I've shared some thoughts on how marketing executives should ensure the Customer
™ is as integral part of their company strategy.
Now, I'd like to delve deeper into "why?"
Specifically, we'll look at the Customer
™ from the perspective of the CFO
or VP of Finance
. I sometimes think of this role as the reality role
- the CFO sees the next year plans as related to strategy clearly and is responsible for their ability-to-reach
factor and is looking closely at this year's are-we-get-getting-there reality
The CFO is the key advisor and early warning system of the P&L leader of a business. They know when things are not and will not work and that trying the same thing year after year without fundamental change is perilous. Over the years I have found their insights to be clear and sound and they almost always can clearly see the value of the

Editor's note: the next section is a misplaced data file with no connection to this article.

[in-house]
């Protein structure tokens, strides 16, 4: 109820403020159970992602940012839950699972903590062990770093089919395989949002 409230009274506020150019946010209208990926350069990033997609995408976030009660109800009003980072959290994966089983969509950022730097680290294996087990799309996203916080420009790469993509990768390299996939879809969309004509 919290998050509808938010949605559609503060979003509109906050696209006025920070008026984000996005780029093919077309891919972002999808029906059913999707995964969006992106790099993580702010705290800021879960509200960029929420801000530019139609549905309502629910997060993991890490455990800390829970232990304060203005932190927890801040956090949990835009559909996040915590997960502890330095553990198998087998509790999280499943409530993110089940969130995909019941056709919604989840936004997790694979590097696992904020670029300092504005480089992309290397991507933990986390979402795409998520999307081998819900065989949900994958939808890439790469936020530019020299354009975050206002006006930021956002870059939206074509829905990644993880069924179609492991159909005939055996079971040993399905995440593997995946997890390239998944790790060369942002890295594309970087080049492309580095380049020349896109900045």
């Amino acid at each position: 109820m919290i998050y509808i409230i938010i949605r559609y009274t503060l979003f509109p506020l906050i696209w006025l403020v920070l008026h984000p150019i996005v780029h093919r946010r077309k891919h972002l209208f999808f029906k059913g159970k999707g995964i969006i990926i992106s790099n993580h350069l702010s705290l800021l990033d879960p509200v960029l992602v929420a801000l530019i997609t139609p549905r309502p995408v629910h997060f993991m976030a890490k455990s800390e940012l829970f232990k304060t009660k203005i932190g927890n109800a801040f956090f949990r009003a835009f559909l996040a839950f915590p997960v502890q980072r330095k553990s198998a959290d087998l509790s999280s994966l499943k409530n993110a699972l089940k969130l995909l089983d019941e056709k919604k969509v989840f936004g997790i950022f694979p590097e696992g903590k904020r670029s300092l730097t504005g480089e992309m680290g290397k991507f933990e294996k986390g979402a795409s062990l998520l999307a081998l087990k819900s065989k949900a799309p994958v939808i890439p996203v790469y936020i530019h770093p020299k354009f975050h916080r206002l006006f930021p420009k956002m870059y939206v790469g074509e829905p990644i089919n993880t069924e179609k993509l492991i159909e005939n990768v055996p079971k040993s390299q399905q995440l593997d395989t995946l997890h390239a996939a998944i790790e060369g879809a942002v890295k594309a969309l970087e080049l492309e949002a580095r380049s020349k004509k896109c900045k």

show that CFOs are focused on four types of growth:
Core growth: Increasing market share within existing or related segments. This contributes approximately 45 percent on average to a company's growth.
Customer or markets growth: Entering new markets or customer segments that are unrelated to existing ones. This contributes 23 percent to growth.
Product and service growth: Growing an existing customer base and identifying its needs to develop new products and services, especially in new sectors. This contributes 26 percent to growth.